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Does the use of e-reading devices improve student achievement? | New Degree Press

Does the use of e-reading devices improve student achievement? | New Degree Press

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New Degree Press

July 20, 2021
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  1. Does the use of e-reading devices improve student achievement? New

    Degree Press
  2. GOAL OF THE PROJECT The goal was to answer two

    questions: ➤Does the use of e-readers promote reading? ➤Does the use of e-readers improve student achievement?
  3. ABSTRACT • This study was developed to determine if the

    use of e-readers promoted reading and/or improved student achievement. • The study was comprised of approximately twenty- fi ve fi fth-grade students, enrolled in a Science Magnet elementary school in Alabama. • Two data collecting instruments were used to evaluate the e ff ects of e-readers: a survey and a STAR testing. • The conclusion of the study determined that the use of e-readers did encourage students to read. However, there was no signi fi cant data indicating that electronic devices improved student achievement.
  4. DOES THE USE OF E-READING DEVICES PROMOTE READING? • An

    Illinois media specialist placed 117 Kindle e-readers into the hands of middle schoolers. The students were positive about using them and were quick to learn how they functioned. • A New Hampshire high school purchased 20 e-readers for an e- book club. Students reported they were reading more, and were impressed on the speed of adding a new book to the device. • A 13-year-old middle school student has read 54 Kindle books in less than 6 months since his school introduced e-books
  5. DOES THE USE OF E-READING DEVICES PROMOTE READING? •A Hong

    Kong study investigated 12 student’s use of eBook over 2.5 years •Multiple evaluation strategies were used, including questionnaires, researchers’ observation records, video recordings, surveys, weblogs, and interviews. •Advantages reported were considered positive as the convenience, portability, and literacy being more easily accessible, were all mentioned.
  6. DOES THE USE OF E-READING DEVICES PROMOTE READING? • Two

    Canadian High School alternative classrooms with 22 at-risk youth implemented e-readers. • There were students with high functioning autism, moderate and intensive behavior, mental illness, and learning disabilities. • The students had access to170 literary pieces for e-reading. • Students enjoyed the merging of school with their virtual world, despite some of the technological glitches.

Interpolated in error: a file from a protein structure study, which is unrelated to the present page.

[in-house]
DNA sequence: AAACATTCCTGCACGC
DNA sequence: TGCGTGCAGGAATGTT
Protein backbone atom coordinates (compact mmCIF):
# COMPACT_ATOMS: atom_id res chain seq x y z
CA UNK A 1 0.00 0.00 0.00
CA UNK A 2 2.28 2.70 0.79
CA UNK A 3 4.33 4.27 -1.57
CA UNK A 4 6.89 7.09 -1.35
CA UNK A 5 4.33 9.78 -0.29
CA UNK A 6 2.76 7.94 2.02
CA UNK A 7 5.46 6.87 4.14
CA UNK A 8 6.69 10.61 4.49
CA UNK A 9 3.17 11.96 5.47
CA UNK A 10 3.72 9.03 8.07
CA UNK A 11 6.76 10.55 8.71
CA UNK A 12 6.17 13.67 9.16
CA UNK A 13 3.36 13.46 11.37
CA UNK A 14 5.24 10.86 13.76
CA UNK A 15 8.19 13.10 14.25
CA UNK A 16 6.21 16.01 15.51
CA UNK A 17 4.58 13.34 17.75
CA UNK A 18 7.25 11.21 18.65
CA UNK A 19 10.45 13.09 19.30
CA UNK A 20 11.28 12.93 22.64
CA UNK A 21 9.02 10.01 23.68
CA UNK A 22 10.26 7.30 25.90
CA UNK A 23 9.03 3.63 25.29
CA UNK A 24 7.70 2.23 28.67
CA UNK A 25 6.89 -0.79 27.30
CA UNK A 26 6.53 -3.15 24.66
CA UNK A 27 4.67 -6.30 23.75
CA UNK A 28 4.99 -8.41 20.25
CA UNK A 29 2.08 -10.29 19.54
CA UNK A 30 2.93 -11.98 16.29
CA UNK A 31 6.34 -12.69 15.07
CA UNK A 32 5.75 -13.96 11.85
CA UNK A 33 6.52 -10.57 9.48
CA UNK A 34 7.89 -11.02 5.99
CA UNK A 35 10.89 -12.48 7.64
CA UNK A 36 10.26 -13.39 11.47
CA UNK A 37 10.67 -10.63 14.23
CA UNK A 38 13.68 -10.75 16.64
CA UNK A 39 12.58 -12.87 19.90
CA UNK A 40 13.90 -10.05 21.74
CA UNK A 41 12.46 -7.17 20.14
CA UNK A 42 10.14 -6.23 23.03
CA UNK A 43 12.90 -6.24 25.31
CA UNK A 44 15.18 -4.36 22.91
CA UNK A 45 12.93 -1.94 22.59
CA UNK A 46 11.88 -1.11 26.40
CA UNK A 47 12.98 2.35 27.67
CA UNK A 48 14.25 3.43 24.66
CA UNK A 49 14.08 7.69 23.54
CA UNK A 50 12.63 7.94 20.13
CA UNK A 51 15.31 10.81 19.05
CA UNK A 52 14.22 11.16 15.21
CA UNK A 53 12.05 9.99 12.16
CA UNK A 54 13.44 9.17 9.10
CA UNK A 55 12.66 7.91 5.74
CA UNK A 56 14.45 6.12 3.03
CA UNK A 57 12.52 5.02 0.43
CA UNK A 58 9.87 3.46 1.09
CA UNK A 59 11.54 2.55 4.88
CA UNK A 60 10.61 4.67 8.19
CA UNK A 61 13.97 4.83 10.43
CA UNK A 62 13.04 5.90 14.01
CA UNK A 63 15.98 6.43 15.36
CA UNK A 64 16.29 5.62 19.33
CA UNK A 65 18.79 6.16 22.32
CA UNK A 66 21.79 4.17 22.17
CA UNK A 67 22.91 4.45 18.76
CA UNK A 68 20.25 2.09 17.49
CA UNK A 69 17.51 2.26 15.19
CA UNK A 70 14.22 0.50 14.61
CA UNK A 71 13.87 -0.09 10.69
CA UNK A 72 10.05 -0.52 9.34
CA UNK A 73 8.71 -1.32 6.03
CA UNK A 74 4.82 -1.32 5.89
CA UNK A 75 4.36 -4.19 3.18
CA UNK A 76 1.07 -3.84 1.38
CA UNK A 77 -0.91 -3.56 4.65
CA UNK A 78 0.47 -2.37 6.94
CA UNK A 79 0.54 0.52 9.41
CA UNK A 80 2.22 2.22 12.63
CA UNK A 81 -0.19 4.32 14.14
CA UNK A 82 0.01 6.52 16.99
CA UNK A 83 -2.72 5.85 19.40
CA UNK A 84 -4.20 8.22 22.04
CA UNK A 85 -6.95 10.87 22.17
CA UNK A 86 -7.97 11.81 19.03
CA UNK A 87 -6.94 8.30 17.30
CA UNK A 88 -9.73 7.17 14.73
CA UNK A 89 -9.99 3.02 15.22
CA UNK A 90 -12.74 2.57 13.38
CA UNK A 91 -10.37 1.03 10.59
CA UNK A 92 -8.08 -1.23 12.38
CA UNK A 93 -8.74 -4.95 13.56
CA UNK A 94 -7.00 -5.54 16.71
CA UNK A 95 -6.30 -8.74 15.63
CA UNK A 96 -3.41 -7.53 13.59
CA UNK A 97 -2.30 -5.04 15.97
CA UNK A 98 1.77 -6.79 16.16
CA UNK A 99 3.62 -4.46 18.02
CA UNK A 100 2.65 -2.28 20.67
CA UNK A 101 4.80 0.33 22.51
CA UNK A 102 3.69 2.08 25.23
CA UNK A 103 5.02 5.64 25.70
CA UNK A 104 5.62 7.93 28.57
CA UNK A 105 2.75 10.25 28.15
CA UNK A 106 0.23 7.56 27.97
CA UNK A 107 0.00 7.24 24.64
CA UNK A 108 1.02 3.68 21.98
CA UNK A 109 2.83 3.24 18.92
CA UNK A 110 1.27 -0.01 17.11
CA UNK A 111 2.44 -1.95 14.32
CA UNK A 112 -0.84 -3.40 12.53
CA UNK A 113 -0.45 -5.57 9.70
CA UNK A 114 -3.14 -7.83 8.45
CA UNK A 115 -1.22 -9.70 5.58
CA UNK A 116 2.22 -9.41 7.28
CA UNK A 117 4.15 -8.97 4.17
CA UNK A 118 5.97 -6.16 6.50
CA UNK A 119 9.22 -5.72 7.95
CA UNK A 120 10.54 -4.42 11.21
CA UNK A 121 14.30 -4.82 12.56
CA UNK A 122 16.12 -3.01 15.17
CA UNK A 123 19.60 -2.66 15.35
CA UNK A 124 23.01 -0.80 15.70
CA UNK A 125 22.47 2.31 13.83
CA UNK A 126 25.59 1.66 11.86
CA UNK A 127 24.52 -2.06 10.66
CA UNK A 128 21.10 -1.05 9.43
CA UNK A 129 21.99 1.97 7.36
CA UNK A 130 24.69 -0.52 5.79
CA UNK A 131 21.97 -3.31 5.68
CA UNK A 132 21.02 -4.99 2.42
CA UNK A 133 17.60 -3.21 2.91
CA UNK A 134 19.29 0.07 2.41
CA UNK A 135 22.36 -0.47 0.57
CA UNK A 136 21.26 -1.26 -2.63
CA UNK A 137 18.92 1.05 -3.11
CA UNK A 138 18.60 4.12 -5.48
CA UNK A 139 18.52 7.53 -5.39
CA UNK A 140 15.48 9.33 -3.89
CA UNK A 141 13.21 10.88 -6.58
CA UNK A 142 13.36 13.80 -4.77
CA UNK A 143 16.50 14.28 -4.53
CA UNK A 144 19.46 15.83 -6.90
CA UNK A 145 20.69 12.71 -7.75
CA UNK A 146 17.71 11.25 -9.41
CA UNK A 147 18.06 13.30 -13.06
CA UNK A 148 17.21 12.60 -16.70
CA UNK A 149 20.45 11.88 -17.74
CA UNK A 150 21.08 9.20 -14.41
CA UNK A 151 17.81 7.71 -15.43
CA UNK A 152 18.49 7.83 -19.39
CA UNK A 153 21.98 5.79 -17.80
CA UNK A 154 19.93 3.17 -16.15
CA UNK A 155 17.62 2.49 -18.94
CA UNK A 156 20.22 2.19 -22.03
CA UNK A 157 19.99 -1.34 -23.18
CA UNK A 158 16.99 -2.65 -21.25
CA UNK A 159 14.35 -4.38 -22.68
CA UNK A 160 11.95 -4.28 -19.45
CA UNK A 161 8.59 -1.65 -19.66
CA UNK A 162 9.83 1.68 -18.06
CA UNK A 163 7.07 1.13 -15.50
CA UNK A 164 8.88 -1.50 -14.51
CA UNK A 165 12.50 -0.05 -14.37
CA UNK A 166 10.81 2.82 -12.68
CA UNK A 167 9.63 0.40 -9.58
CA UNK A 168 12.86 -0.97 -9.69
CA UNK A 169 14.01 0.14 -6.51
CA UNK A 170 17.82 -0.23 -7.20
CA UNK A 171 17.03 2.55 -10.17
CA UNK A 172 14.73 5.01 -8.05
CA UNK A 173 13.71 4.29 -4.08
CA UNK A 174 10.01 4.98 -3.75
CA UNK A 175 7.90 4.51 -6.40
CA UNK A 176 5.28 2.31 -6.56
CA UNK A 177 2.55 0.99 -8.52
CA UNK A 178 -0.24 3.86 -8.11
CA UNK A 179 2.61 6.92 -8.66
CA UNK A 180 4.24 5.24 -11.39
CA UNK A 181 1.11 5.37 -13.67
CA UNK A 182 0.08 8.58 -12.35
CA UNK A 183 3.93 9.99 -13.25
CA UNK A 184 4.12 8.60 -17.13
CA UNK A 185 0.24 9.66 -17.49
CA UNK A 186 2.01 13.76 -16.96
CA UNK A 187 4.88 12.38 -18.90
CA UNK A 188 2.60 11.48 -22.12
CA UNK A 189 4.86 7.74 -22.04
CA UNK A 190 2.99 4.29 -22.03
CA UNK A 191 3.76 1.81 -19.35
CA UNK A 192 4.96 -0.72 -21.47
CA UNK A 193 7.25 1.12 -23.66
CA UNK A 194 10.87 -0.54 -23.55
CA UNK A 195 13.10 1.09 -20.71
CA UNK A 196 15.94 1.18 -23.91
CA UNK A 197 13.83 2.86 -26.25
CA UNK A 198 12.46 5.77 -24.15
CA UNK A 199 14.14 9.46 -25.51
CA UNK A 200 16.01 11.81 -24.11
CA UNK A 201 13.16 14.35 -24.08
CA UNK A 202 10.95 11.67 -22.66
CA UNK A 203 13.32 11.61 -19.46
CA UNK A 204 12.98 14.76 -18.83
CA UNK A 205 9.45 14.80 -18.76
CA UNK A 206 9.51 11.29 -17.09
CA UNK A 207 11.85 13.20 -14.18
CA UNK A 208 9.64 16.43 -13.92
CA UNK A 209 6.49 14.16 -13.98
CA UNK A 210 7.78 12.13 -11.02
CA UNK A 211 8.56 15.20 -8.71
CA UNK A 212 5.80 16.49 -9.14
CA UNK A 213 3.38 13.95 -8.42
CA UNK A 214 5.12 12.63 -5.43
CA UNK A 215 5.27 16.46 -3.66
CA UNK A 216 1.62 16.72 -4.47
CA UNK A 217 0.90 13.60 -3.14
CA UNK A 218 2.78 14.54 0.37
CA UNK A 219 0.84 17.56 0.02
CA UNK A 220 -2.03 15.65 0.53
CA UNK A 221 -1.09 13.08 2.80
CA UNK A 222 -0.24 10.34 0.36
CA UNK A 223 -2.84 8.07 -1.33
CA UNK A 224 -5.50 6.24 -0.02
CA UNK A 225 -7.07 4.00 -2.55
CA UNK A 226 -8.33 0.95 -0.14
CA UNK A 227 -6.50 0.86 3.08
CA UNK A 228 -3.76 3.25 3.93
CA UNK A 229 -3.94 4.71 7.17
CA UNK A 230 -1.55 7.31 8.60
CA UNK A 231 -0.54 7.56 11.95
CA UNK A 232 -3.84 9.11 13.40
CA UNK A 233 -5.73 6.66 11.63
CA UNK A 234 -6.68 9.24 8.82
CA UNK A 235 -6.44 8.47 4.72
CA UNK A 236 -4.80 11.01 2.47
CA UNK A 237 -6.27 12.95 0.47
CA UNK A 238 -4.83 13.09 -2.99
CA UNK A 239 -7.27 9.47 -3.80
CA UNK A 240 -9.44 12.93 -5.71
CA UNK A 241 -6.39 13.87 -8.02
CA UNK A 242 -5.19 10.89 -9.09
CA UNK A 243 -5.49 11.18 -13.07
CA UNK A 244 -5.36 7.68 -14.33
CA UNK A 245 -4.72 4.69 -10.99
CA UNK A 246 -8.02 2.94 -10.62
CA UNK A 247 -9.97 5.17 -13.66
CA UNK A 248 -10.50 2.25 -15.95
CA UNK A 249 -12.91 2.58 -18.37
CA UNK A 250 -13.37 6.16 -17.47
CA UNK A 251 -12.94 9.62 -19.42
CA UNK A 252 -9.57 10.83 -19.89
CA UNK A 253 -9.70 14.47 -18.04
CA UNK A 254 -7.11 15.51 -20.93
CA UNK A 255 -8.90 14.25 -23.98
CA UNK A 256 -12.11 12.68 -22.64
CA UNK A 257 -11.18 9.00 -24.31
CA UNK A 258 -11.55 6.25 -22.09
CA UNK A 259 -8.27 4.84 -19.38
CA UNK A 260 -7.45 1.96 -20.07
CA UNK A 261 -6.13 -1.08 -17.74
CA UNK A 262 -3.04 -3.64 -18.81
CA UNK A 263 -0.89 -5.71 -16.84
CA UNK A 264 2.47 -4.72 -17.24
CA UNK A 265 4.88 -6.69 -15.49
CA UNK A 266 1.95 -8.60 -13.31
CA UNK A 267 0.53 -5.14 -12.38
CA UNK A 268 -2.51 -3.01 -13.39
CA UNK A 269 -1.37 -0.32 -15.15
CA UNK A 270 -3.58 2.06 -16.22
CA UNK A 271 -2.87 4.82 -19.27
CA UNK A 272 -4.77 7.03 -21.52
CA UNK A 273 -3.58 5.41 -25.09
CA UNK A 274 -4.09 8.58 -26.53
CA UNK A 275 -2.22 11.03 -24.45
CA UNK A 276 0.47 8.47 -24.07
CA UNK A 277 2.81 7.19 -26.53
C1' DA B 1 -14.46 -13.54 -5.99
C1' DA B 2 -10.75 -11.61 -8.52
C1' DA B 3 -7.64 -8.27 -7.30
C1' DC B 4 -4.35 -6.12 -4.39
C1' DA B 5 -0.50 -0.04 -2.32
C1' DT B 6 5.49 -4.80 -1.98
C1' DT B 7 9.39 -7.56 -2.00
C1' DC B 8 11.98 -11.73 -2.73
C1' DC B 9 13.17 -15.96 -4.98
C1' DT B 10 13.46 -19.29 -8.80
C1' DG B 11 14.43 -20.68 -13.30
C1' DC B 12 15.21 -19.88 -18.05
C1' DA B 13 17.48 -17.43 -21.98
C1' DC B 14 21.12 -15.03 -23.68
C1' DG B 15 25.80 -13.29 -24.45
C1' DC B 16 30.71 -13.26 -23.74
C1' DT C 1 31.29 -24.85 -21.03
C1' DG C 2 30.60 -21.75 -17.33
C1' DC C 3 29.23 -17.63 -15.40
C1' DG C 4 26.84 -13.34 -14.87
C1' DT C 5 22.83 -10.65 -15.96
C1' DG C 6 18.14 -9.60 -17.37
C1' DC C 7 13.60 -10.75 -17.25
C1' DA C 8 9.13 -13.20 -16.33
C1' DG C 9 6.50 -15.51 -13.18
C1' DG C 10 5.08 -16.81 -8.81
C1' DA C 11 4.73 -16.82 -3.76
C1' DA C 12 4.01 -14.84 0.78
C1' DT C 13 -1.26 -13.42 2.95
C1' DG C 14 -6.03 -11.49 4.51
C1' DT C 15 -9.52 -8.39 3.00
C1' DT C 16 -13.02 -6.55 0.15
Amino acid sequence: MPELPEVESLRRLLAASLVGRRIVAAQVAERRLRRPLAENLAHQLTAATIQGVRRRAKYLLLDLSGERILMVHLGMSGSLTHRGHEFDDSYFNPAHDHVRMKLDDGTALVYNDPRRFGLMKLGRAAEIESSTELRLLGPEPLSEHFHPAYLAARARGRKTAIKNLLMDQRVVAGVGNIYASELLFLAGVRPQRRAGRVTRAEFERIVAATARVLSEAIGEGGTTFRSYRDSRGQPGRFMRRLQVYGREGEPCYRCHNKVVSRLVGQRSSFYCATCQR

7. DOES THE USE OF E-READING DEVICES PROMOTE READING? • Whelan

    (2011) reports forty-four of our nation’s school libraries are offering digital circulations. Her research was conducted by interviewing 905 librarians in the United States. • She reports that 71 percent of high school libraries, 55 percent of middle schools, and 35 percent of elementary schools are currently offering eBook circulation. • Librarians say their reasoning for buying eBooks are usage, multiple users allowed, and requests by faculty and staff. • In 2011, thirty-three percent of librarians have seen new faces walking into the media centers directly because of offering eBooks.
  8. DOES THE USE OF E-READING DEVICES IMPROVE STUDENT ACHIEVEMENT? •

    Some evidence that Ray Doiron reflects on is how eBooks engage children and helps readers understand the texts due to the multimedia features. • Ebooks support the reading of text and help readers visualize meaning and comprehend more easily. • Comprehension is improving since e-reader devices have multiple tools and text features such as text-to-speech options, dictionaries, and note-taking capabilities.
  9. DOES THE USE OF E-READING DEVICES IMPROVE STUDENT ACHIEVEMENT? •

    Lisa Guernsey researched to see if digital books help young kids learn to read or if they were mostly for fun and games. She wanted to test her personal theory that narration and animation helped struggling readers. • She tested two randomized groups to get a baseline of their reading abilities. • Once assessed, one group used Tumblebooks while the other used traditional intervention methods. • Students using Tumblebooks achieved fluency to the point that they were “exited” from the pullout session and integrated back into their regular classrooms.
  10. DOES THE USE OF E-READING DEVICES IMPROVE STUDENT ACHIEVEMENT? •